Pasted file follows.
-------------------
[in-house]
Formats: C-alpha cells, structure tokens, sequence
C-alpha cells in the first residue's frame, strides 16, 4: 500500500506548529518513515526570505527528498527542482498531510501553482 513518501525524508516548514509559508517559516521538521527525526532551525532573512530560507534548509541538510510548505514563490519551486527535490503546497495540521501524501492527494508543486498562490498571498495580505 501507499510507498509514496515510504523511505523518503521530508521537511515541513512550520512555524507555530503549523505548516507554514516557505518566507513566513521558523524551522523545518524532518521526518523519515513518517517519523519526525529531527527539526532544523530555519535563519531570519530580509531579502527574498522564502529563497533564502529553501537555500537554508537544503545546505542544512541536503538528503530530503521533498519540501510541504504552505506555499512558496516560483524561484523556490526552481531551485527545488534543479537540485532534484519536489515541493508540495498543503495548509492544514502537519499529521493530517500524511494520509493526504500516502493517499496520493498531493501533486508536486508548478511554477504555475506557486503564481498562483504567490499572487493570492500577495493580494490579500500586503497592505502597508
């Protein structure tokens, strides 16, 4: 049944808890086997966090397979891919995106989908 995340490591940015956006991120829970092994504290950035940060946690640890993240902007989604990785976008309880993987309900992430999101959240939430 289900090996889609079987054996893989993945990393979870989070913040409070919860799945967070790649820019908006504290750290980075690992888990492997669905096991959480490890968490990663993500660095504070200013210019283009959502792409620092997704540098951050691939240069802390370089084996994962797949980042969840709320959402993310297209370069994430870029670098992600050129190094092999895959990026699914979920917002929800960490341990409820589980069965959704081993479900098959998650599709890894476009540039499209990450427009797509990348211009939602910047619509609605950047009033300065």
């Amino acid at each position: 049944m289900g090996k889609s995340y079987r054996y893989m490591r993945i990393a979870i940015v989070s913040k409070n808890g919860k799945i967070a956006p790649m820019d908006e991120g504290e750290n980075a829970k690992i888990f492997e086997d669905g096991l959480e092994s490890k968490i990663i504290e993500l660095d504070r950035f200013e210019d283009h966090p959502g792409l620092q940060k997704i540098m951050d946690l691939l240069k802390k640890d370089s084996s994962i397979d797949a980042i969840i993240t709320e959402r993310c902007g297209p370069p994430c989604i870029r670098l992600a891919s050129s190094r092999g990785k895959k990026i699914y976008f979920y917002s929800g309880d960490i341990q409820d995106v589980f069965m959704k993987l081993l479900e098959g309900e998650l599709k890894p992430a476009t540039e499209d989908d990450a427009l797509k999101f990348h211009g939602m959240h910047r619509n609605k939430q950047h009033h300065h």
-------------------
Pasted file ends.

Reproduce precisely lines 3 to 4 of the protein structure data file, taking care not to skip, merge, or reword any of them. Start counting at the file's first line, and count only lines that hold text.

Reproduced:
C-alpha cells in the first residue's frame, strides 16, 4: 500500500506548529518513515526570505527528498527542482498531510501553482 513518501525524508516548514509559508517559516521538521527525526532551525532573512530560507534548509541538510510548505514563490519551486527535490503546497495540521501524501492527494508543486498562490498571498495580505 501507499510507498509514496515510504523511505523518503521530508521537511515541513512550520512555524507555530503549523505548516507554514516557505518566507513566513521558523524551522523545518524532518521526518523519515513518517517519523519526525529531527527539526532544523530555519535563519531570519530580509531579502527574498522564502529563497533564502529553501537555500537554508537544503545546505542544512541536503538528503530530503521533498519540501510541504504552505506555499512558496516560483524561484523556490526552481531551485527545488534543479537540485532534484519536489515541493508540495498543503495548509492544514502537519499529521493530517500524511494520509493526504500516502493517499496520493498531493501533486508536486508548478511554477504555475506557486503564481498562483504567490499572487493570492500577495493580494490579500500586503497592505502597508
């Protein structure tokens, strides 16, 4: 049944808890086997966090397979891919995106989908 995340490591940015956006991120829970092994504290950035940060946690640890993240902007989604990785976008309880993987309900992430999101959240939430 289900090996889609079987054996893989993945990393979870989070913040409070919860799945967070790649820019908006504290750290980075690992888990492997669905096991959480490890968490990663993500660095504070200013210019283009959502792409620092997704540098951050691939240069802390370089084996994962797949980042969840709320959402993310297209370069994430870029670098992600050129190094092999895959990026699914979920917002929800960490341990409820589980069965959704081993479900098959998650599709890894476009540039499209990450427009797509990348211009939602910047619509609605950047009033300065």